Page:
Symptoms Glanders causes an ulcer or abscess where it enters a wound in the skin. If untreated, it may spread to the bones, liver, central nervous system, and other tissues and may be fatal.

Treatment Early treatment with an antibiotic clears the infection.

gonorrhea The most commonly reported communicable disease in the United States, most often affecting the genitourinary tract and (sometimes) the pharynx, eyes, or rectum. Since 1980 the number of people with gonorrhea has been declining; still, in 1993, 440,000 Americans were infected. Many more cases go unreported. People are at risk if they have more than one sex partner or don't use condoms. Most victims (75 percent) are between the ages of 15 and 24. Gonorrheal infections must be reported to local health departments in the United States.

Cause The disease is caused by a spherical bacterium, neisseria gonorrhoeae, that is always grouped in pairs. It is passed from one person to the next during sex. It is not possible to get gonorrhea from toilet seats or swimming pools.

A woman who has unprotected sex with an infected man has an 80 to 90 percent chance of being infected herself—a much higher rate than with other STDs. But a man who has unprotected sex with an infected woman has only a 20 to 25 percent chance of becoming infected. Men have less risk because it's harder for bacteria to enter the body through the penis than through the vaginal walls.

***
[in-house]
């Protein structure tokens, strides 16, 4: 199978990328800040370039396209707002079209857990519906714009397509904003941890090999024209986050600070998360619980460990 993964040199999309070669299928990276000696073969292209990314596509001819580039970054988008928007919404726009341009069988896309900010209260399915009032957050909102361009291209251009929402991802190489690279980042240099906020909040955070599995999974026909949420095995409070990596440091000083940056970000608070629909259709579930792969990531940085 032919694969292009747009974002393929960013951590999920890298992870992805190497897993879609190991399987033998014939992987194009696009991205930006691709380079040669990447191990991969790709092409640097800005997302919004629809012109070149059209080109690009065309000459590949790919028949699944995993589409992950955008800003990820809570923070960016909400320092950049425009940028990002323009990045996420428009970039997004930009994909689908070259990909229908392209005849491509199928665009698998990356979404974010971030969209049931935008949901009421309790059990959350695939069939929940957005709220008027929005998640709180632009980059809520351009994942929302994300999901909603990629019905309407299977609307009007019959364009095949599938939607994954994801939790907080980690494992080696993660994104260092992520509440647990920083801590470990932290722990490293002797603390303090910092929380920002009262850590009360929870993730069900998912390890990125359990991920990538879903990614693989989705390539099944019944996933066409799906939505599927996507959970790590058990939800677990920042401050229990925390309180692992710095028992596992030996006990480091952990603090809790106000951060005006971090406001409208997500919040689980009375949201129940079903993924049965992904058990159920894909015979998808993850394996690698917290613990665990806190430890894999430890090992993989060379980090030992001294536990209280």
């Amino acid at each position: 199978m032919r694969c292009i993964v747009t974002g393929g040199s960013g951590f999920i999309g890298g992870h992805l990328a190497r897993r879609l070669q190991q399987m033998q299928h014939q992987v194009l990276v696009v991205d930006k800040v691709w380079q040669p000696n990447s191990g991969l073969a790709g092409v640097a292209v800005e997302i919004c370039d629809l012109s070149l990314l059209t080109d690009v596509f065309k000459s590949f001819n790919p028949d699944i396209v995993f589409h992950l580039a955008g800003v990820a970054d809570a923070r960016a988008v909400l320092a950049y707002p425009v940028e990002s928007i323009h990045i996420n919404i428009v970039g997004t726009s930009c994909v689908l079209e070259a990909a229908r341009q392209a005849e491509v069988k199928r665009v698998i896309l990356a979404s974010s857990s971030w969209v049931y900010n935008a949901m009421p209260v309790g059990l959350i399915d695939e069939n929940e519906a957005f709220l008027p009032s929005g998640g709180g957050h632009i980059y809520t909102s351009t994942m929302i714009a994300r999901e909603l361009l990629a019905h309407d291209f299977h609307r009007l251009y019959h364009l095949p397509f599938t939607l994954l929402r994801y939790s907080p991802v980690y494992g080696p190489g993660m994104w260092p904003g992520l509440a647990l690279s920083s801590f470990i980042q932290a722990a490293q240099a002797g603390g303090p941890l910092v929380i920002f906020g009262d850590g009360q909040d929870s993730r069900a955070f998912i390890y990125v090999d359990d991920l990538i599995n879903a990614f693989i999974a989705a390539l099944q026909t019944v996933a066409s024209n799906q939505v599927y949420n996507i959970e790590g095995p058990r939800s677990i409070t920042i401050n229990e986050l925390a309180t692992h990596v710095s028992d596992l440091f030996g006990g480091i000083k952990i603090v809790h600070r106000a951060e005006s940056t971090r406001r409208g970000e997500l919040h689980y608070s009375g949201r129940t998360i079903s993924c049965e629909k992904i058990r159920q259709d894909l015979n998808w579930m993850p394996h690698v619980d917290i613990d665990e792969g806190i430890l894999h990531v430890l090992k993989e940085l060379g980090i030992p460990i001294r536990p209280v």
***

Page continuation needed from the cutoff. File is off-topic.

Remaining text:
Symptoms Between three to five days after exposure, symptoms will appear in the genital or rectal area, or in the throat (depending on the sexual practice). Up to 80 percent of infected men experience painful urination, frequent urge to urinate, and white or yellow thick pus from the penis. About half of infected women have swelling of the vagina, abnormal green-yellow vaginal discharge, vaginal bleeding between periods, pelvic discomfort (itching and burning), and pain when urinating. Very few pregnant women have symptoms.

As the infection spreads—which is more common in women than in men—there may be nausea and vomiting, fever, and rapid heartbeat, or peritonitis. Inflammation of the tissues surrounding the liver also may occur,

116 Gonyaulax catanella causing pain in the upper abdomen. Severe cases of gonorrhea are also more common in women and are characterized by signs of blood poisoning, with tender lesions on the skin of the hands and feet and inflammation of the tendons of the wrists, knees, and ankles. If the disease spreads to the conjunctiva of the eyes, there may be scarring and blindness.